Representative Raul Ruiz, MD, MPH, a former ED physician, steps up to aid a sick airline passenger and imparts valuable lessons for handling a mid-air health emergency
Thirty minutes into American Airlines Flight 175 from Washington, DC, to Dallas/Fort Worth on October 24, 2013, Rep. Raul Ruiz, MD, MPH (D-CA, 36th District), heard a call for medical help on the plane’s public-address intercom. Dr. Ruiz made his way to the front of the plane, where a passenger was lying on the floor. The flight attendants were already attending to a man who had initially collapsed but was now conscious. Another passenger, a firefighter, was also helping.
Dr. Ruiz introduced himself as an emergency physician and began taking the patient’s history. The man’s companion indicated that he was diabetic, so Dr. Ruiz initially hoped that this would be a simple case of hypoglycemia. But testing with the passenger’s glucometer revealed a normal blood glucose level of 122 mg/dL. Further history revealed the man had an internal pacemaker and a history of stroke. “That alerted us to the high risk of serious possibilities,” says Dr. Ruiz.
Dr. Ruiz called for an AED (an FAA requirement for all planes with a maximum payload capacity of more than 7,500 pounds and with at least one flight attendant) so that he could monitor his patient. As they were talking, the man again lost consciousness and became “very pale and diaphoretic,” according to Dr. Ruiz. He looked at the others who were helping and said, “I think we need to land this plane.”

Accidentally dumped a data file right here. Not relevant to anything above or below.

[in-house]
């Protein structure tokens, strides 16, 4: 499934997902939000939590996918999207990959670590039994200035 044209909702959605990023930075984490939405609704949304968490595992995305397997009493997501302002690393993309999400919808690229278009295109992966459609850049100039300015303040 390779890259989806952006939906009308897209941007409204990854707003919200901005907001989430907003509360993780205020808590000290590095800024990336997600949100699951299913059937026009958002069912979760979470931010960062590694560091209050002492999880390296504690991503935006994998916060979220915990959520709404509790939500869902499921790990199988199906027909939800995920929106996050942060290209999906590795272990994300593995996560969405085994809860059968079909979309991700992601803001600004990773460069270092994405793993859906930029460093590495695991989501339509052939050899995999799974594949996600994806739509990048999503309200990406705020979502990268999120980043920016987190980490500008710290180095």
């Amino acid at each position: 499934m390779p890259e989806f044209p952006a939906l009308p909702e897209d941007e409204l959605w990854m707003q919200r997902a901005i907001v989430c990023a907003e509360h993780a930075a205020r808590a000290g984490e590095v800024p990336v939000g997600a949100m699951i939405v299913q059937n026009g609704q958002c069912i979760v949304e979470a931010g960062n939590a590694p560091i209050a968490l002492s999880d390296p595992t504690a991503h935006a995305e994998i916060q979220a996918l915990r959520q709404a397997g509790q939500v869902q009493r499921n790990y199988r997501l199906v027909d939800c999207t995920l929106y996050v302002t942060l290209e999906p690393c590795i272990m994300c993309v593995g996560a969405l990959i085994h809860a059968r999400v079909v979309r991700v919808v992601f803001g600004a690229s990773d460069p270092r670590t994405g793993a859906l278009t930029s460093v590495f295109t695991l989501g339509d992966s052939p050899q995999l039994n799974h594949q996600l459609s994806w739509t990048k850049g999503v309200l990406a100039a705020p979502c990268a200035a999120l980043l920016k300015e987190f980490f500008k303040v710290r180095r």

The pilot agreed with that assessment and, working with air-traffic controllers, quickly agreed to divert the flight to Raleigh-Durham International Airport, where an EMS team would be waiting.
How Common Are Mid-Air Emergencies?
A New England Journal of Medicine (NEJM) review of in-flight medical-emergency calls made between 2008 and 2010 to a ground-based medical communications center found that medical emergencies occurred at a rate of 16 per 1 million passengers, or one medical emergency per 604 flights.1 The study showed that, while the vast majority of in-flight medical emergencies can be handled with on-board medical equipment and typical providers available, cases where more assistance was needed involved physicians 48.1 percent of the time. Christian Martin-Gill, MD, MPH, assistant professor of emergency medicine at the University of Pittsburgh School of Medicine in Pittsburgh, Pa, is a co-author of the NEJM study. “One of the main reasons we wanted to publish our data was so that health care providers who might be asked to provide assistance would have an idea of the types of medical emergencies they might encounter,” he says. The University of Pittsburgh Medical Center provides medical consultations for 17 commercial airlines, logging approximately one consultation per hour and 8,500 per year. The most frequent in-flight medical emergencies are related to syncope and respiratory and gastrointestinal symptoms.
A First for Dr. Ruiz